September 6, 2012
What You Need to Know
Thursday, September 6
The Wednesday Takeaway
It’s hard enough for a team to hit six home runs in a game once. Entering play on Wednesday, only four—the Rangers, Blue Jays, Diamondbacks, and Nationals, who joined the club on Tuesday—had done it this season. But now, just a day later, the Nats have done it again.
Before yesterday’s 9-1 Washington victory over the Cubs, the last time a National League team hit six home runs in back-to-back games, Bill Clinton—who delivered the keynote address at the Democratic National Convention on Wednesday—was finishing up his first term as President. That team was the 1996 Dodgers, and they were the first in major-league history.
Not to be outdone by their Southern California rivals, the Angels gave the Dodgers some company in 2003, sending 13 pelotas into the seats at Estadio Hiram Bithorn against the then-Expos in a Puerto Rico-based series during their penultimate season in Montreal. Thus, by victimizing the Cubs over the past two days, the now-Nationals have squared away one of their long-standing ills, becoming the first team in major-league history to both accomplish the feat and allow an opponent to pull it off against them.
Adam LaRoche led the way with a pair of home runs in Tuesday’s 11-5 win, and Ian Desmond, Jesus Flores, Tyler Moore, and Ryan Zimmerman rounded out the long-ball crew that night. Yesterday, Bryce Harper chipped in two of the six, with Roger Bernadina, LaRoche, Desmond, and Danny Espinosa accounting for the other four. I wrote about Harper’s resurgence last week; this time, I’ll focus on Desmond.
The 26-year-old shortstop offers a power-speed combination that is exceedingly rare at his position, and after going yard twice in the past two games, Desmond now has 21 homers to go with 16 steals on the season. Since 2000, only seven others— Nomar Garciaparra, Derek Jeter, Jimmy Rollins, Hanley Ramirez, Troy Tulowitzki, and Asdrubal Cabrera—have reached those benchmarks while playing shortstop exclusively, and all of them played at least 151 games that season. Desmond missed 26 games while nursing a strained oblique, and he still has a month left to pad his stats.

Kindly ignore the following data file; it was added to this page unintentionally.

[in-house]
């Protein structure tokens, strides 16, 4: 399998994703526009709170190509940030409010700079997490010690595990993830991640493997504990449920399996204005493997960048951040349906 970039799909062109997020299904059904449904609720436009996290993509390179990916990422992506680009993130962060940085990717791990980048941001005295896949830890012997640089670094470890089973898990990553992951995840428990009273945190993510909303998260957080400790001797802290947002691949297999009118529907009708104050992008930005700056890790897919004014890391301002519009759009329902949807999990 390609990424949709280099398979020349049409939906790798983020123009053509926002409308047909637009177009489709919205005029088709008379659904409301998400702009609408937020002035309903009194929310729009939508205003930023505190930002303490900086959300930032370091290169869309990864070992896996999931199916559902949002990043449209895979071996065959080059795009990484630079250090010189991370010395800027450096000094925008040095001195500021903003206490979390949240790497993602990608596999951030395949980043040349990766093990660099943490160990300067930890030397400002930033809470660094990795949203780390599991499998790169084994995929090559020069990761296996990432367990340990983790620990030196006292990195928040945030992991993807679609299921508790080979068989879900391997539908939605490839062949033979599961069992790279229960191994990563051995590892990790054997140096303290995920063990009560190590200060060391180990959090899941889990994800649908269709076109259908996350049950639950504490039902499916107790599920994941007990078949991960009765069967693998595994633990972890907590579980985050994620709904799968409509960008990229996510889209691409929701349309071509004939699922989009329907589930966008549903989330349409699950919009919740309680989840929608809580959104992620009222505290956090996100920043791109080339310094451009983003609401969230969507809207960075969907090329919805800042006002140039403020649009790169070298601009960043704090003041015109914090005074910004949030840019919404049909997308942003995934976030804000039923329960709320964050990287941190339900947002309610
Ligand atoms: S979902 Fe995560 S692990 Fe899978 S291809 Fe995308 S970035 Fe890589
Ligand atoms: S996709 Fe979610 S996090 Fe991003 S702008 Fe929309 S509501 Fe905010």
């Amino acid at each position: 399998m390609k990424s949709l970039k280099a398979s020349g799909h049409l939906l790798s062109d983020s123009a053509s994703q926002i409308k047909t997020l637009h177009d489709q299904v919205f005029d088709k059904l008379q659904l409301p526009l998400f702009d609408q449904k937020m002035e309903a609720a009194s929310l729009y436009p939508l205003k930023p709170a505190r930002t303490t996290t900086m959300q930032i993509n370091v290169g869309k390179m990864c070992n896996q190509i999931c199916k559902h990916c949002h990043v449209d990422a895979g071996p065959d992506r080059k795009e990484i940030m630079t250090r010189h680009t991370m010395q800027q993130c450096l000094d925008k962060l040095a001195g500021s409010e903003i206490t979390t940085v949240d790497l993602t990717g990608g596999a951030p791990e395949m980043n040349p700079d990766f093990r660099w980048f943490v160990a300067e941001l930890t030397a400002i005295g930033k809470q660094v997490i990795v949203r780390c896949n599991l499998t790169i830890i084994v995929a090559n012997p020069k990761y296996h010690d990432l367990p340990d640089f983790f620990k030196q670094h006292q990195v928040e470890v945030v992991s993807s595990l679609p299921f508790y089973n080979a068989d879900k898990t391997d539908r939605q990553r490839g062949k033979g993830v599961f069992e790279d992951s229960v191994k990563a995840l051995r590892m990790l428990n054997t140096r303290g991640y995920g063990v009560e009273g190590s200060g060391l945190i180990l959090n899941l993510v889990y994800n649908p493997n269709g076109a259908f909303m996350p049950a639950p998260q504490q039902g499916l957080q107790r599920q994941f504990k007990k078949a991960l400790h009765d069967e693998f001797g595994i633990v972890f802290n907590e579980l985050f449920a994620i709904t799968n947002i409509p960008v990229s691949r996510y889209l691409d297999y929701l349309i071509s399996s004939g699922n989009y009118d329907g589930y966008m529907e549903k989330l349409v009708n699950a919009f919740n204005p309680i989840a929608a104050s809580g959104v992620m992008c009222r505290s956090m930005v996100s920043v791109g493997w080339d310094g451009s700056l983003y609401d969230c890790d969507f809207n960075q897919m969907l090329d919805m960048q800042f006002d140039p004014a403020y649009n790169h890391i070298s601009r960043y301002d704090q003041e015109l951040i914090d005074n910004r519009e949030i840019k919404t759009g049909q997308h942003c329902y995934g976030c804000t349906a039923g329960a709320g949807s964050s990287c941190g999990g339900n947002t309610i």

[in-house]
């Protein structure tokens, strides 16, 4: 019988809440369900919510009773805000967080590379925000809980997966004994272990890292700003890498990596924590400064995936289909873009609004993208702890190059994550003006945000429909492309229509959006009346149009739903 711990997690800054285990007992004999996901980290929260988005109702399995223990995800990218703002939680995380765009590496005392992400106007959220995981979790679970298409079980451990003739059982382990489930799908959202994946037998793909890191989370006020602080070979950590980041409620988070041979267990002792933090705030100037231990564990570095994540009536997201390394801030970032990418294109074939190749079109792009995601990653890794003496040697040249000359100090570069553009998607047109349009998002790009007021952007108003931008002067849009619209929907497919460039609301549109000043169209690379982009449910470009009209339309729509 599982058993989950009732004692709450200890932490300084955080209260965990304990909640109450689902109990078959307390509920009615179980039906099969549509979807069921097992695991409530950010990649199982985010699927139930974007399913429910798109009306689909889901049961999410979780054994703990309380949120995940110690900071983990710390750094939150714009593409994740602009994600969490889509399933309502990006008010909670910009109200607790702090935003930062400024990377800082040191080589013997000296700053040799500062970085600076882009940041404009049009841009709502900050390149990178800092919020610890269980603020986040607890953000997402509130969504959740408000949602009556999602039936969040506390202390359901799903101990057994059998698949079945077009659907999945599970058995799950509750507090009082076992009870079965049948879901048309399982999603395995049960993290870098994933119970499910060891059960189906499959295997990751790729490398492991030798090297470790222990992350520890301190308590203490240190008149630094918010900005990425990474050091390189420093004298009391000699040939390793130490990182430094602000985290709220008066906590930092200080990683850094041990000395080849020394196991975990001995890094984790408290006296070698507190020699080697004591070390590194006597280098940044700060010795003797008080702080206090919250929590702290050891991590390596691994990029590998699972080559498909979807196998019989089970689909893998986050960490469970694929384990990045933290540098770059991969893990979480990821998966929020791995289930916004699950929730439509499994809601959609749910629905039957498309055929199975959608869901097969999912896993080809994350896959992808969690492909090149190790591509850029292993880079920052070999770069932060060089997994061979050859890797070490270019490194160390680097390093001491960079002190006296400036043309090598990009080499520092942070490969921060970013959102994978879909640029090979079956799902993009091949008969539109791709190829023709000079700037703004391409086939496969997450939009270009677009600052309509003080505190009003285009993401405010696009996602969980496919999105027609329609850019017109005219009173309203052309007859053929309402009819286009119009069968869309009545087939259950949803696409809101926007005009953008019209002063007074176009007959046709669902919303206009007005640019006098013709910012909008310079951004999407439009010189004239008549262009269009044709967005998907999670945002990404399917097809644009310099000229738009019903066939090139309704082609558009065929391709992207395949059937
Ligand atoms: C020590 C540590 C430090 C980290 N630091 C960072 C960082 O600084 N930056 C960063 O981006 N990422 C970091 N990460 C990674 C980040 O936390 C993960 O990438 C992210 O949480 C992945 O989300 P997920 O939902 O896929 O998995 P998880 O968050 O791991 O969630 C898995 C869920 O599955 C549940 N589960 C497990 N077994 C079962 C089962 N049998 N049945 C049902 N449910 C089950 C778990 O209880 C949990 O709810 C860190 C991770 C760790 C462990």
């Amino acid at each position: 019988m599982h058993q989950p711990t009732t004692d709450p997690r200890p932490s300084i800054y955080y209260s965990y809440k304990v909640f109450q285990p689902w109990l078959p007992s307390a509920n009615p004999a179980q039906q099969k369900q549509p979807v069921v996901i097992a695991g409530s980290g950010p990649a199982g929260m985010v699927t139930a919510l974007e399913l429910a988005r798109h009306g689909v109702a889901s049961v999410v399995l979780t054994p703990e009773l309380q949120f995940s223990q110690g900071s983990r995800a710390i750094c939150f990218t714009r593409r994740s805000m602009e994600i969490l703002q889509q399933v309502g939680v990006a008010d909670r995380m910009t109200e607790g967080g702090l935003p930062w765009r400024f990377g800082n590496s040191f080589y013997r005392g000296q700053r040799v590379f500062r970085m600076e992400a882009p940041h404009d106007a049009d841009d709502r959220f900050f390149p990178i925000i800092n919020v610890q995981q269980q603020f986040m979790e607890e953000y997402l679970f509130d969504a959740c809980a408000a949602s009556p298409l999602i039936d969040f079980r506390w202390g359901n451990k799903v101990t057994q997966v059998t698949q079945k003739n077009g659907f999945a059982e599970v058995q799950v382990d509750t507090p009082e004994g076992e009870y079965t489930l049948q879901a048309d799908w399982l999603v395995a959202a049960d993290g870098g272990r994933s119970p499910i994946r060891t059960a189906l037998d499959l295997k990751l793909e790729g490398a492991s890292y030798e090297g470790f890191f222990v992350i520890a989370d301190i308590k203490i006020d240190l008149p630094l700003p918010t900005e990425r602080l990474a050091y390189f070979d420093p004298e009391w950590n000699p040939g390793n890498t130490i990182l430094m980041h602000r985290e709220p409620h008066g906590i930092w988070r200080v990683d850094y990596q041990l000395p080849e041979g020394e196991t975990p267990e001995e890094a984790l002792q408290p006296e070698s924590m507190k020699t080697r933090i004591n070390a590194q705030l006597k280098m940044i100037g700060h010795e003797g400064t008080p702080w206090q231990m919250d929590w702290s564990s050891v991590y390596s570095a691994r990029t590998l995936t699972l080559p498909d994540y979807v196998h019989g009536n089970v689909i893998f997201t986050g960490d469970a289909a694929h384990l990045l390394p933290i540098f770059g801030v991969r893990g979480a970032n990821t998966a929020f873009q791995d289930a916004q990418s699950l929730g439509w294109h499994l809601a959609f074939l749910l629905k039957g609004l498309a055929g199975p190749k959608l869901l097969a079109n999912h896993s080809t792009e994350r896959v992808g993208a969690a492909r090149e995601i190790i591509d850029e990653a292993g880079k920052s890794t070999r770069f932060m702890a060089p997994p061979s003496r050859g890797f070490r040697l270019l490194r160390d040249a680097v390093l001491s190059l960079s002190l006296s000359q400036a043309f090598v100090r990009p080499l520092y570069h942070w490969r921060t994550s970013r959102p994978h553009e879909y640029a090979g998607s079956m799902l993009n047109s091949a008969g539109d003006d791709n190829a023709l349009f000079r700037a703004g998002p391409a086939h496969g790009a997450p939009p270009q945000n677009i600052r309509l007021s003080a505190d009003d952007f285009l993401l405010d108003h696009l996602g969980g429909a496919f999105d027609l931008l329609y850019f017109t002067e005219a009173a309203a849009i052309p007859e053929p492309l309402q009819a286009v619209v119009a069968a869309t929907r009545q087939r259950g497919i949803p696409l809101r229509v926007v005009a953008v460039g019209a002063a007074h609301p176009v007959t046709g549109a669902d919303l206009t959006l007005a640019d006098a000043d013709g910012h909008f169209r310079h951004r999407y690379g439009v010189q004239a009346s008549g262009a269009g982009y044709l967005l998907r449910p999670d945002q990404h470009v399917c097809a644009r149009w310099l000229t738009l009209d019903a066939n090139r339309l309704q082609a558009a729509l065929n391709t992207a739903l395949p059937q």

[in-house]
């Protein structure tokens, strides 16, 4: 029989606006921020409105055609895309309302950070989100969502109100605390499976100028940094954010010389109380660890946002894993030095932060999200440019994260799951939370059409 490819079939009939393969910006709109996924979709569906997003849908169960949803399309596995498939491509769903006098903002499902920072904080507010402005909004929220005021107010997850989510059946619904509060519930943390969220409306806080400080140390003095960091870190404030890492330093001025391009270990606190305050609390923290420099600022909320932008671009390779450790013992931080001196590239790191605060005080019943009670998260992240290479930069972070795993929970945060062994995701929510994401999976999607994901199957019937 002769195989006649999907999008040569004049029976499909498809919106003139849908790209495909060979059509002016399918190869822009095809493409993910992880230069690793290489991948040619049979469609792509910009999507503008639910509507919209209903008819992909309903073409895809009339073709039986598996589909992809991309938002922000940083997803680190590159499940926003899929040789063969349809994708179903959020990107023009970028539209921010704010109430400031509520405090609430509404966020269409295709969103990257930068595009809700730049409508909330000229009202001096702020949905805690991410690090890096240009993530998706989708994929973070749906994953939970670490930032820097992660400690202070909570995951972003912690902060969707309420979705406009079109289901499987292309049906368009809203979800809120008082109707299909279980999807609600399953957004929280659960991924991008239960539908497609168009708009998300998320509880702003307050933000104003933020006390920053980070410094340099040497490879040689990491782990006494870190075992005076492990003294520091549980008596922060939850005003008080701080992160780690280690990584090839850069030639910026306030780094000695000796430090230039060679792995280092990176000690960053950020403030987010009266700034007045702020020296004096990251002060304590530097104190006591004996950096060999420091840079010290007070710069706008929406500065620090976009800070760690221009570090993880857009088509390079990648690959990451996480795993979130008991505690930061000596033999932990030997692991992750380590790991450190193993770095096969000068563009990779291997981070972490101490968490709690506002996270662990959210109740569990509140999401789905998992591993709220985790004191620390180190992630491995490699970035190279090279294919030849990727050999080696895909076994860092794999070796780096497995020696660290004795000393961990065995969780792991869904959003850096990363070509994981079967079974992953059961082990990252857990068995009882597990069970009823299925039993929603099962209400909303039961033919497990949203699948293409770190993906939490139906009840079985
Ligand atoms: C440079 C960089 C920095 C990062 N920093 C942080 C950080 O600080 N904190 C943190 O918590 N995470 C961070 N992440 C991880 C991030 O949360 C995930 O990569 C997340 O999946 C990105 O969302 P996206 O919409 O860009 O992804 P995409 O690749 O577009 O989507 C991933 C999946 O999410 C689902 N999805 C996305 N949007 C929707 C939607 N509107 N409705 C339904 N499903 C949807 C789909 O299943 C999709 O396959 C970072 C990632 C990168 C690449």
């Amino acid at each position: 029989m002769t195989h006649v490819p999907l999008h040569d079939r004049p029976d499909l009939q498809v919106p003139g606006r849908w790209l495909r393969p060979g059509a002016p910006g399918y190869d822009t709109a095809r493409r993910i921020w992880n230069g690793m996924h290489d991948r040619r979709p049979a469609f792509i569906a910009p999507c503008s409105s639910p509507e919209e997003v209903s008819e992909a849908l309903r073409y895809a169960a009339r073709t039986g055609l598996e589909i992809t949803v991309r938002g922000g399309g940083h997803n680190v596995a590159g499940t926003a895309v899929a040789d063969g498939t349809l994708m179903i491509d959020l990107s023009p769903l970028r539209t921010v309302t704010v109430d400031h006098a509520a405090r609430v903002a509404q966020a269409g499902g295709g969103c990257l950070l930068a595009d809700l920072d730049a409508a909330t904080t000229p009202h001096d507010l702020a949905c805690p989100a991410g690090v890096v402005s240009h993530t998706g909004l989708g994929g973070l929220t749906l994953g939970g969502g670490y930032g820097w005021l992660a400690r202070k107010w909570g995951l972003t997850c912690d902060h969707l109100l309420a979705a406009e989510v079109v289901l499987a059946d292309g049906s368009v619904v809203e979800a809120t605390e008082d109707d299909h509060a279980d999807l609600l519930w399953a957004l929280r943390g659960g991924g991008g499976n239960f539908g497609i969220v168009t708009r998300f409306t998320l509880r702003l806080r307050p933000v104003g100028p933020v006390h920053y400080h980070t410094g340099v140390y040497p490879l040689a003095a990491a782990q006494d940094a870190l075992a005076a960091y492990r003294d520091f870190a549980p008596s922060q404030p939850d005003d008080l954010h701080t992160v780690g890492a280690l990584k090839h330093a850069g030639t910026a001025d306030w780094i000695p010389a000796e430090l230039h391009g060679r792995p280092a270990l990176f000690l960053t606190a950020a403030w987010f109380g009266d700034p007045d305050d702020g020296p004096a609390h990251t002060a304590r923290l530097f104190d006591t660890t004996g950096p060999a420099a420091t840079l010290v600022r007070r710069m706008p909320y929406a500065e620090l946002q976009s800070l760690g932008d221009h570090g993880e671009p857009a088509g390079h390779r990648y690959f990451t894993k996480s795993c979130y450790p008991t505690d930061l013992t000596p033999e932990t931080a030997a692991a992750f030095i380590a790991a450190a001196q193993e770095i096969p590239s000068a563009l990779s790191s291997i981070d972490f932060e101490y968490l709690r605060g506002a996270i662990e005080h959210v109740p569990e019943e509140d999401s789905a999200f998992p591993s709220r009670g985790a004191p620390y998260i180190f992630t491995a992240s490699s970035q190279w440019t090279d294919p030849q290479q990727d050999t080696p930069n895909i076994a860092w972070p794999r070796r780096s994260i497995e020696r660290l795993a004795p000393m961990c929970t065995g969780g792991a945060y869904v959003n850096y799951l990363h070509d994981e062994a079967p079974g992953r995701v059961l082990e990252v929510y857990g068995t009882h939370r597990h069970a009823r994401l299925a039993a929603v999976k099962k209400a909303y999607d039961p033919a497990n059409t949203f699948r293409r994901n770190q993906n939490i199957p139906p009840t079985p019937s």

More importantly for the Nationals, Desmond has picked up where he left off when he was placed on the disabled list on July 22. After taking a few games to regain his timing at the plate, Desmond has collected multiple hits in six of his last eight, going 13-for-33 (.394 average) since Aug. 29.
With 92 strikeouts and only 21 walks to his name in 2012, Desmond may never be a complete offensive player, but he has proven to be a dynamic one. His 824 OPS leads all everyday shortstops, with a position-best .502 slugging percentage compensating for Desmond’s ninth-ranked .322 OBP, and giving manager Davey Johnson a threat at a position where most teams sacrifice flashy hitters for quality fielders.